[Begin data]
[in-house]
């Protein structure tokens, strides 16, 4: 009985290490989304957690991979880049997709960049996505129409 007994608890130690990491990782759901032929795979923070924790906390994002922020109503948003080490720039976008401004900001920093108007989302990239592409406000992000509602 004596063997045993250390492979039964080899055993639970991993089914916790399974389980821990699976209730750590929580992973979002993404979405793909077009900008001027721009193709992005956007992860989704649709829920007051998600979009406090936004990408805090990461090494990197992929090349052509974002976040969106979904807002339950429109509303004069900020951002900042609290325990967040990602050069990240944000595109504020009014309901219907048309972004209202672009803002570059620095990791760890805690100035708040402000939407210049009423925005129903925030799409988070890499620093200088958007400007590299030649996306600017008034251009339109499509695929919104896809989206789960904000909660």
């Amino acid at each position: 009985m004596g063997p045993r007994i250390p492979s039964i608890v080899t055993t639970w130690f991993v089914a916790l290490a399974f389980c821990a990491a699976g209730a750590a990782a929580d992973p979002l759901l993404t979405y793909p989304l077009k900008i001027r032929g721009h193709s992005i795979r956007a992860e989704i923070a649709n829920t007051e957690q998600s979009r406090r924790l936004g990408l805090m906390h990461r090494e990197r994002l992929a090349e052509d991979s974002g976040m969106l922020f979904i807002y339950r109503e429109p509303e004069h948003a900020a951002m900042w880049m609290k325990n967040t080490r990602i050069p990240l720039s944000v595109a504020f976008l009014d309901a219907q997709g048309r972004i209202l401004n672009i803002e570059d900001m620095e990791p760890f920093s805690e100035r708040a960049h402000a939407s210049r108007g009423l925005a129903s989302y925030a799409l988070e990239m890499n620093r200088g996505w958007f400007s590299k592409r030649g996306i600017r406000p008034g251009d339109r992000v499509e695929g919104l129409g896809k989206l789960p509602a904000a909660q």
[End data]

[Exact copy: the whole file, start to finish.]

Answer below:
[in-house]
């Protein structure tokens, strides 16, 4: 009985290490989304957690991979880049997709960049996505129409 007994608890130690990491990782759901032929795979923070924790906390994002922020109503948003080490720039976008401004900001920093108007989302990239592409406000992000509602 004596063997045993250390492979039964080899055993639970991993089914916790399974389980821990699976209730750590929580992973979002993404979405793909077009900008001027721009193709992005956007992860989704649709829920007051998600979009406090936004990408805090990461090494990197992929090349052509974002976040969106979904807002339950429109509303004069900020951002900042609290325990967040990602050069990240944000595109504020009014309901219907048309972004209202672009803002570059620095990791760890805690100035708040402000939407210049009423925005129903925030799409988070890499620093200088958007400007590299030649996306600017008034251009339109499509695929919104896809989206789960904000909660």
């Amino acid at each position: 009985m004596g063997p045993r007994i250390p492979s039964i608890v080899t055993t639970w130690f991993v089914a916790l290490a399974f389980c821990a990491a699976g209730a750590a990782a929580d992973p979002l759901l993404t979405y793909p989304l077009k900008i001027r032929g721009h193709s992005i795979r956007a992860e989704i923070a649709n829920t007051e957690q998600s979009r406090r924790l936004g990408l805090m906390h990461r090494e990197r994002l992929a090349e052509d991979s974002g976040m969106l922020f979904i807002y339950r109503e429109p509303e004069h948003a900020a951002m900042w880049m609290k325990n967040t080490r990602i050069p990240l720039s944000v595109a504020f976008l009014d309901a219907q997709g048309r972004i209202l401004n672009i803002e570059d900001m620095e990791p760890f920093s805690e100035r708040a960049h402000a939407s210049r108007g009423l925005a129903s989302y925030a799409l988070e990239m890499n620093r200088g996505w958007f400007s590299k592409r030649g996306i600017r406000p008034g251009d339109r992000v499509e695929g919104l129409g896809k989206l789960p509602a904000a909660q």